By default, on all systems a pre-built version of the Cuba library will be installed. On UNIX systems, you can optionally compile Cuba locally by setting the `JULIA_CUBA_BUILD_SOURCE`

environment variable to `"true"`

:

```
julia> ENV["JULIA_CUBA_BUILD_SOURCE"] = "true"
"true"
pkg> build Cuba
```

Older versions are also available for Julia 0.4-0.7.

## Usage

After installing the package, run

`using Cuba`

or put this command into your Julia script.

`Cuba.jl`

provides the following functions to integrate:

`Cuba.vegas`

— Function`vegas(integrand, ndim=1, ncomp=1[, keywords]) -> integral, error, probability, neval, fail, nregions`

Calculate integral of `integrand`

over the unit hypercube in `ndim`

dimensions using Vegas algorithm. `integrand`

is a vectorial function with `ncomp`

components. `ndim`

and `ncomp`

default to 1.

Accepted keywords:

`nvec`

`rtol`

`atol`

`flags`

`seed`

`minevals`

`maxevals`

`nstart`

`nincrease`

`nbatch`

`gridno`

`statefile`

`spin`

`Cuba.suave`

— Function`suave(integrand, ndim=1, ncomp=1[, keywords]) -> integral, error, probability, neval, fail, nregions`

Calculate integral of `integrand`

over the unit hypercube in `ndim`

dimensions using Suave algorithm. `integrand`

is a vectorial function with `ncomp`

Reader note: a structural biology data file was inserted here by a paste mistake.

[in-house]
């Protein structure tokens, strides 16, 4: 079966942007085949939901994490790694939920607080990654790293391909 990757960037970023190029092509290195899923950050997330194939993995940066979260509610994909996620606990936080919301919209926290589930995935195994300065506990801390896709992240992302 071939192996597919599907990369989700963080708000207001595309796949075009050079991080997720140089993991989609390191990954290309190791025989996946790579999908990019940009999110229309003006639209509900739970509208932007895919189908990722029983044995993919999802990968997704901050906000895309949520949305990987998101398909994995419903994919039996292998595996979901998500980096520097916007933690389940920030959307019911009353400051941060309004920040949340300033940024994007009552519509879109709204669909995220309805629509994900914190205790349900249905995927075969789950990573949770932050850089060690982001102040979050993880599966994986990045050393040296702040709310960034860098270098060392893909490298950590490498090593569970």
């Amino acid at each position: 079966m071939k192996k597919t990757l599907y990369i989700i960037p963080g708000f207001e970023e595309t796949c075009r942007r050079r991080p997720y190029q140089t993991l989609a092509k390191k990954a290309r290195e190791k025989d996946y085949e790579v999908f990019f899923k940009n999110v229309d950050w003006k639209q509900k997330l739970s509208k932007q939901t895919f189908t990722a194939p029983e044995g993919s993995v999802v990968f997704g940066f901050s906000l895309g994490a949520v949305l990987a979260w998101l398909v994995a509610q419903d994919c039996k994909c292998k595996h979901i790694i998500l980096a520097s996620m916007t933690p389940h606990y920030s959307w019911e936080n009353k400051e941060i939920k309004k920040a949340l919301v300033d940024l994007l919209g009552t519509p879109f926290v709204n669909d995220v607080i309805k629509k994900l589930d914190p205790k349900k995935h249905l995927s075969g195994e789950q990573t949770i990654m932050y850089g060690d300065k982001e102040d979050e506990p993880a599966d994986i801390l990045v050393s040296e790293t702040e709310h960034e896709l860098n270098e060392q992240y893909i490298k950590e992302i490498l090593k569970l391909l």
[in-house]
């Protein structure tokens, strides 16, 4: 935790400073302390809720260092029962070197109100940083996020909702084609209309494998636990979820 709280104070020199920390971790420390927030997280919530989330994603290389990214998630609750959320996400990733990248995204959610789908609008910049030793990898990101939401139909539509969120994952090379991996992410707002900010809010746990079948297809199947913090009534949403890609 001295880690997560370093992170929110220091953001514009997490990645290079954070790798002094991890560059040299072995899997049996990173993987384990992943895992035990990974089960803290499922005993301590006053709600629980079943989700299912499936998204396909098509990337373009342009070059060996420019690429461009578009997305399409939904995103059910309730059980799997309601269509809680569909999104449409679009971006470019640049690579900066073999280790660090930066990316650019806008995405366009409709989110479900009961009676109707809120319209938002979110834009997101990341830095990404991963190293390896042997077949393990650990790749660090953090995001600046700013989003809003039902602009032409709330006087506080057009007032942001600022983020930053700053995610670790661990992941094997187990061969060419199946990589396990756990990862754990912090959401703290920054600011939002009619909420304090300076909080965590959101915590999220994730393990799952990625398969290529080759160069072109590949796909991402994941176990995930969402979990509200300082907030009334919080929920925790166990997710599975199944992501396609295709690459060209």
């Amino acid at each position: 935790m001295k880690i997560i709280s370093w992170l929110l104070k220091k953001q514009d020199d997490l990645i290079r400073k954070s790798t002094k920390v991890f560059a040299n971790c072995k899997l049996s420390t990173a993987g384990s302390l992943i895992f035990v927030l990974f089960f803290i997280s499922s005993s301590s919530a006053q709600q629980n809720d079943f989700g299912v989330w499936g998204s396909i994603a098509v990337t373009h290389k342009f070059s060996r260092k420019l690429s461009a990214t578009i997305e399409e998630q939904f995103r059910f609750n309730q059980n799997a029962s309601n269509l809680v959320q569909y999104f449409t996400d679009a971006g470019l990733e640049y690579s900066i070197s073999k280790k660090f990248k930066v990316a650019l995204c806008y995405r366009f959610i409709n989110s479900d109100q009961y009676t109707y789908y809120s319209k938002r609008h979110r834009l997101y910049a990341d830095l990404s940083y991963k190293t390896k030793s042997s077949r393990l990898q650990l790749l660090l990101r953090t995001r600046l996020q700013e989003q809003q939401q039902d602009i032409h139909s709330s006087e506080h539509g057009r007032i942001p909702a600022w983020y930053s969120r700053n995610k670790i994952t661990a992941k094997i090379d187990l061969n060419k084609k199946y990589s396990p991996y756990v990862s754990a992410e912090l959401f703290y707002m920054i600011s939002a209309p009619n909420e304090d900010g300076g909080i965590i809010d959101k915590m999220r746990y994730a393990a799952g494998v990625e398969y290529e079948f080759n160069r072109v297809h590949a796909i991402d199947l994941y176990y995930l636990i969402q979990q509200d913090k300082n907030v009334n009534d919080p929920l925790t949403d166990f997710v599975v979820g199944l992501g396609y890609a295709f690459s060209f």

components. `ndim`

and `ncomp`

default to 1.

Accepted keywords:

`nvec`

`rtol`

`atol`

`flags`

`seed`

`minevals`

`maxevals`

`nnew`

`nmin`

`flatness`

`statefile`

`spin`

`Cuba.divonne`

— Function`divonne(integrand, ndim=2, ncomp=1[, keywords]) -> integral, error, probability, neval, fail, nregions`

Calculate integral of `integrand`

over the unit hypercube in `ndim`

dimensions using Divonne algorithm. `integrand`

is a vectorial function with `ncomp`

components. `ncomp`

defaults to 1, `ndim`

defaults to 2 and must be ≥ 2.

Accepted keywords:

`nvec`

`rtol`

`atol`

`flags`

`seed`

`minevals`

`maxevals`

`key1`

`key2`

`key3`

`maxpass`

`border`

`maxchisq`

`mindeviation`

`ngiven`

`ldxgiven`

`xgiven`

`nextra`

`peakfinder`

`statefile`

`spin`

`Cuba.cuhre`

— Function`cuhre(integrand, ndim=2, ncomp=1[, keywords]) -> integral, error, probability, neval, fail, nregions`

Calculate integral of `integrand`

over the unit hypercube in `ndim`

dimensions using Cuhre algorithm. `integrand`

is a vectorial function with `ncomp`

components. `ncomp`

defaults to 1, `ndim`

defaults to 2 and must be ≥ 2.

Accepted keywords:

`nvec`

`rtol`

`atol`

`flags`

`minevals`

`maxevals`

`key`

`statefile`

`spin`

Large parts of the following sections are borrowed from Cuba manual. Refer to it for more information on the details.

`Cuba.jl`

wraps the 64-bit integers functions of Cuba library, in order to push the range of certain counters to its full extent. In detail, the following arguments:

- for Vegas:
`nvec`

,`minevals`

,`maxevals`

,`nstart`

,`nincrease`

,`nbatch`

,`neval`

, - for Suave:
`nvec`

,`minevals`

,`maxevals`

,`nnew`

,`nmin`

,`neval`

, - for Divonne:
`nvec`

,`minevals`

,`maxevals`

,`ngiven`

,`nextra`

,`neval`

, - for Cuhre:
`nvec`

,`minevals`

,`maxevals`

,`neval`

,

are passed to the Cuba library as 64-bit integers, so they are limited to be at most

```
julia> typemax(Int64)
9223372036854775807
```

There is no way to overcome this limit. See the following sections for the meaning of each argument.